1 1/2 tbsp (3/8 tsp… that was why it didn’t rise so much.. should be 3/8 TBSP…ah well) active dry yeast

1 1/2 (3/8) tbsp coarse salt

6 1/2 cups (1 4/5 cups) bread flour

Put all the ingredients in a bowl and mix together with a wooden spoon until it’s all coming together. Dust flour over the top and lightly knead until you have a slightly sticky ball of dough. Grease a bowl (the same one you mixed it in if you want to save on dishes) dump the dough in, cover with glad wrap and let rise two hours (or overnight in the fridge).

If you made the full amount, split it into four separate balls. Dust each with flour again, and turn the dough around in your hands, tucking it under as you go, until it’s a smooth and elastic ball. Sprinkle polenta over a baking sheet and place the dough (evenly spread if you’re making more than one) on top, and let sit for about 40 minutes.

At about the 20 minute mark, preheat your oven to 230ºCelsius. Slash a sharp knife through the top of your loaves a few times, and place your baking tray on a top rack (when it’s done sitting:) and put a deep dish half full of hot water underneath it. Bake about half an hour.

When it’s done, it’ll be a lovely deep brown colour. Take it out of the oven and let it cool before slicing and serving. I didn’t let mine cool very much. I like hot-out-of-the-oven bread. Dip some in your homemade nutella.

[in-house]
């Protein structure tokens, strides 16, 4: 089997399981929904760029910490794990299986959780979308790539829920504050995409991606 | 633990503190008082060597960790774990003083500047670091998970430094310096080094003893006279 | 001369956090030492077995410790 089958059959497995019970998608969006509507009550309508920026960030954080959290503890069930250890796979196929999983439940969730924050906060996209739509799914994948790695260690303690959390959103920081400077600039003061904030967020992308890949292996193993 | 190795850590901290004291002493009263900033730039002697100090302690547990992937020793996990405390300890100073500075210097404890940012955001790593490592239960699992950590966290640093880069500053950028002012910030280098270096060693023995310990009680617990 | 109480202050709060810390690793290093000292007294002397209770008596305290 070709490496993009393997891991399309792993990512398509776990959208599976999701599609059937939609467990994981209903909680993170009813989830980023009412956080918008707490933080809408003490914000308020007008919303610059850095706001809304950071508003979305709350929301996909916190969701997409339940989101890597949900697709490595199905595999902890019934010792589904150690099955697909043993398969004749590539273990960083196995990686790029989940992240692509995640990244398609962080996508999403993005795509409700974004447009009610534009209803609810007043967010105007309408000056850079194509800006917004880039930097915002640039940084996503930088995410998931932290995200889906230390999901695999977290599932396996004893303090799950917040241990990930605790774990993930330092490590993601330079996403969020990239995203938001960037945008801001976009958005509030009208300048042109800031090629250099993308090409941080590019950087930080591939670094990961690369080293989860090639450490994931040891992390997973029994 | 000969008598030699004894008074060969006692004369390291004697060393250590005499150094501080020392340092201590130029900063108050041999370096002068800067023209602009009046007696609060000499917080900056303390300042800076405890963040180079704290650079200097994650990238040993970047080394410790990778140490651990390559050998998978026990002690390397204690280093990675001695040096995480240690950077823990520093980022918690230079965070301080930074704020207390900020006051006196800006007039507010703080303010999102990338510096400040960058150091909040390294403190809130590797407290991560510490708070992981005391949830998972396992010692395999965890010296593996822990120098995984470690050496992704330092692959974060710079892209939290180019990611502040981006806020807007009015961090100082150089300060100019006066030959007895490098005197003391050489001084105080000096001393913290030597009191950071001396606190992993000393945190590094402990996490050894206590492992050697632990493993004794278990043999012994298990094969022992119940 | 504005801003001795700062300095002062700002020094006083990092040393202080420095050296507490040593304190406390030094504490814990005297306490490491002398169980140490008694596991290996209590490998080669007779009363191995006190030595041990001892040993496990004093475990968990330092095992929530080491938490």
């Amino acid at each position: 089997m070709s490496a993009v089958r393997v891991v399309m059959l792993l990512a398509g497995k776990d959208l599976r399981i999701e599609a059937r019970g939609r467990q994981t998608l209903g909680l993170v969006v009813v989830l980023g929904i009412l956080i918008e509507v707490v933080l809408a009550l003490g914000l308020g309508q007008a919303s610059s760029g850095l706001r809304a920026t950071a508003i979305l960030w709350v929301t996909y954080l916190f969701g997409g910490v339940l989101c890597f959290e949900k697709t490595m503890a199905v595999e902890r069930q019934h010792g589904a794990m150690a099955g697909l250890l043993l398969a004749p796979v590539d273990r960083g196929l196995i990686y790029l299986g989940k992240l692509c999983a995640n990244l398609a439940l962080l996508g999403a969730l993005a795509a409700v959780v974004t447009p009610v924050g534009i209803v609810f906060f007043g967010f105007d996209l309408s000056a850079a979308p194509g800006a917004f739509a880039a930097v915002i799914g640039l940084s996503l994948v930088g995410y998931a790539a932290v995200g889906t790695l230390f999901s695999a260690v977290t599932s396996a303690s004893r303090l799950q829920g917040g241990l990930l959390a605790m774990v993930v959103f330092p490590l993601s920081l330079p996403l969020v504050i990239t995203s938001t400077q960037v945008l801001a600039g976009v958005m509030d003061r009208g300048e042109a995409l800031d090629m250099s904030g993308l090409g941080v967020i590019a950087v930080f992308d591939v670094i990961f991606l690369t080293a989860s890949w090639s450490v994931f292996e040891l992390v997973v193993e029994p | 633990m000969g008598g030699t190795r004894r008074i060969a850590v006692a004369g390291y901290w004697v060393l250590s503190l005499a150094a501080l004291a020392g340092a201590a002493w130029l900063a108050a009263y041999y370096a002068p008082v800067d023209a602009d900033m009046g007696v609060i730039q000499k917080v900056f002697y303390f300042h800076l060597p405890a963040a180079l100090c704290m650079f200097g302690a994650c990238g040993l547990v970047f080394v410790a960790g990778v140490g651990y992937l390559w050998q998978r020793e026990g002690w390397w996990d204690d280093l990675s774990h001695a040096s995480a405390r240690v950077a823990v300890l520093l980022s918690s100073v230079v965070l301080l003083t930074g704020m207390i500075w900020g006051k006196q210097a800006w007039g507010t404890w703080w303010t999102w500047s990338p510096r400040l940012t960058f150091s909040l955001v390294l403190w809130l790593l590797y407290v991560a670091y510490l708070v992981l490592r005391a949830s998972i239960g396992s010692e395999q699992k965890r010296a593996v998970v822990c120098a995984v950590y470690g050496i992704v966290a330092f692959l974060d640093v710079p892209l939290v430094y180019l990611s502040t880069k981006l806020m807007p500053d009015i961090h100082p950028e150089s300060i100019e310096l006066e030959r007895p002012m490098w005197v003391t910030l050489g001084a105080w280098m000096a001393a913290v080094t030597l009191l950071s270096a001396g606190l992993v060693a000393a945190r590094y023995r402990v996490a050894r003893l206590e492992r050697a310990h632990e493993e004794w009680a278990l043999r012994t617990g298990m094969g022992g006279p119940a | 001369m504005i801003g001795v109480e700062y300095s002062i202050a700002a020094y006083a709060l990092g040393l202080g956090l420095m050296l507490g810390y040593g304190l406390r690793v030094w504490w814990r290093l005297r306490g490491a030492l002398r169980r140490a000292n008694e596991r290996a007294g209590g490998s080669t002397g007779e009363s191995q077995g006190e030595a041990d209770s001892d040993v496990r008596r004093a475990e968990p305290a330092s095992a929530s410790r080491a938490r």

procrastabaking

I started uni again a couple of weeks ago and just after I started, I discovered this youtube channel and stopped studying before I started.

That’s not entirely true. My general dispensation to stay inside and read, combined with my intense nerdiness which means I geek out over textbooks (textbooks. Not even awesome soon to be published by favourite author who’s going to sign all the first printing of his new book books but textbooks. NERD ALERT) combined with the terrible weather combined with OH MY GOODNESS ALL MY CLASSMATES ARE SMART I NEED TO PROVE MYSELF ness means I still study. But still, I procrastinate. Not only by watching youtube videos but also by baking.

Unfortunately, I seem to be much more able to convince myself not to bake than not to watch youtube (here’s the probable reason why) but fortunately, when I do bake, I make some pretty awesome things.

Like these rolls.

They’re adapted from the most popular recipe on Joy the Baker, Cinnamon Sugar Pull-Apart Bread, but I made the dough into rolls because I don’t own a loaf pan. Also because I knew that cream cheese glaze would work on cinnamon rolls. Because I still had some left over from when I made carrot pineapple cupcakes.

These were amazing. They are best eaten straight out of the oven, with or without the cream cheese glaze on top (alternatively, for a more complementary cream cheese glaze you can blend the cream cheese with icing sugar and milk until it’s silky smooth and drapes well over the buns.)

This is the song I was listening to when I made the buns: